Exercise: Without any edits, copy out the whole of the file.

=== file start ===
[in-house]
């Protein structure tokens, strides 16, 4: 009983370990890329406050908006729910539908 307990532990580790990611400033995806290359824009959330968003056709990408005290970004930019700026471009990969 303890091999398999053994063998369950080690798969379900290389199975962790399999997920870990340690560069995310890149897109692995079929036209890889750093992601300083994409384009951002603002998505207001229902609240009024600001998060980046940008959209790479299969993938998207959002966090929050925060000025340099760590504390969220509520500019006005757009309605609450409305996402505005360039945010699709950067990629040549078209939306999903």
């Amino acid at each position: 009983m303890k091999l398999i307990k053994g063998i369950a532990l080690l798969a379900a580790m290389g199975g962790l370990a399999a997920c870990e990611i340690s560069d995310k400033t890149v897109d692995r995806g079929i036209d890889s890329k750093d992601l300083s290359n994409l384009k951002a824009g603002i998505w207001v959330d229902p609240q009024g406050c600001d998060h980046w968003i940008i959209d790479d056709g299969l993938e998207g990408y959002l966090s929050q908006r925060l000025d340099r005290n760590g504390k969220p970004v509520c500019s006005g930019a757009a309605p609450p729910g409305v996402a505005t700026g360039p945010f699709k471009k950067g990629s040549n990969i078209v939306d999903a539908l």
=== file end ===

[in-house]
């Protein structure tokens, strides 16, 4: 009983370990890329406050908006729910539908 307990532990580790990611400033995806290359824009959330968003056709990408005290970004930019700026471009990969 303890091999398999053994063998369950080690798969379900290389199975962790399999997920870990340690560069995310890149897109692995079929036209890889750093992601300083994409384009951002603002998505207001229902609240009024600001998060980046940008959209790479299969993938998207959002966090929050925060000025340099760590504390969220509520500019006005757009309605609450409305996402505005360039945010699709950067990629040549078209939306999903």
């Amino acid at each position: 009983m303890k091999l398999i307990k053994g063998i369950a532990l080690l798969a379900a580790m290389g199975g962790l370990a399999a997920c870990e990611i340690s560069d995310k400033t890149v897109d692995r995806g079929i036209d890889s890329k750093d992601l300083s290359n994409l384009k951002a824009g603002i998505w207001v959330d229902p609240q009024g406050c600001d998060h980046w968003i940008i959209d790479d056709g299969l993938e998207g990408y959002l966090s929050q908006r925060l000025d340099r005290n760590g504390k969220p970004v509520c500019s006005g930019a757009a309605p609450p729910g409305v996402a505005t700026g360039p945010f699709k471009k950067g990629s040549n990969i078209v939306d999903a539908l």